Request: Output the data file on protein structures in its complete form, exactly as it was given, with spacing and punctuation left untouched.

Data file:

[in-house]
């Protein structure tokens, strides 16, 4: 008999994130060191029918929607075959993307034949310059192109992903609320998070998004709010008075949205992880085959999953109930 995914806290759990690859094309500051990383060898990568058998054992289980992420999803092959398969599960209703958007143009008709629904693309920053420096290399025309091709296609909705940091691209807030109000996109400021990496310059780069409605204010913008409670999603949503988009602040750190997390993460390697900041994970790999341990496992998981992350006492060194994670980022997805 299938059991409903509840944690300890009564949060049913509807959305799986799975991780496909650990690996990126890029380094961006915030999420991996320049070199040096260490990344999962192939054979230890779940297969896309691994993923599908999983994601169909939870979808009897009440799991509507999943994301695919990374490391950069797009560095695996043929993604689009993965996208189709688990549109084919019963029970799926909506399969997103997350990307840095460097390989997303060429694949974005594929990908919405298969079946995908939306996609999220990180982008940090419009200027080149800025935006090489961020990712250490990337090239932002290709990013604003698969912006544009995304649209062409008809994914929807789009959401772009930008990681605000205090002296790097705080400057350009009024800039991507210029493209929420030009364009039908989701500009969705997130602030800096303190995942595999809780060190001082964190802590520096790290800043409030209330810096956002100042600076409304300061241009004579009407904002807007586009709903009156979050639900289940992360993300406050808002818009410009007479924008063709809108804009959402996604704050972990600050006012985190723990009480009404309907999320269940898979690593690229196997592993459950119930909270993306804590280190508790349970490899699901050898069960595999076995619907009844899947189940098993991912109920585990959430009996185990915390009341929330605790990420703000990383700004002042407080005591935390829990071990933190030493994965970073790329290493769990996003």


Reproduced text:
[in-house]
């Protein structure tokens, strides 16, 4: 008999994130060191029918929607075959993307034949310059192109992903609320998070998004709010008075949205992880085959999953109930 995914806290759990690859094309500051990383060898990568058998054992289980992420999803092959398969599960209703958007143009008709629904693309920053420096290399025309091709296609909705940091691209807030109000996109400021990496310059780069409605204010913008409670999603949503988009602040750190997390993460390697900041994970790999341990496992998981992350006492060194994670980022997805 299938059991409903509840944690300890009564949060049913509807959305799986799975991780496909650990690996990126890029380094961006915030999420991996320049070199040096260490990344999962192939054979230890779940297969896309691994993923599908999983994601169909939870979808009897009440799991509507999943994301695919990374490391950069797009560095695996043929993604689009993965996208189709688990549109084919019963029970799926909506399969997103997350990307840095460097390989997303060429694949974005594929990908919405298969079946995908939306996609999220990180982008940090419009200027080149800025935006090489961020990712250490990337090239932002290709990013604003698969912006544009995304649209062409008809994914929807789009959401772009930008990681605000205090002296790097705080400057350009009024800039991507210029493209929420030009364009039908989701500009969705997130602030800096303190995942595999809780060190001082964190802590520096790290800043409030209330810096956002100042600076409304300061241009004579009407904002807007586009709903009156979050639900289940992360993300406050808002818009410009007479924008063709809108804009959402996604704050972990600050006012985190723990009480009404309907999320269940898979690593690229196997592993459950119930909270993306804590280190508790349970490899699901050898069960595999076995619907009844899947189940098993991912109920585990959430009996185990915390009341929330605790990420703000990383700004002042407080005591935390829990071990933190030493994965970073790329290493769990996003």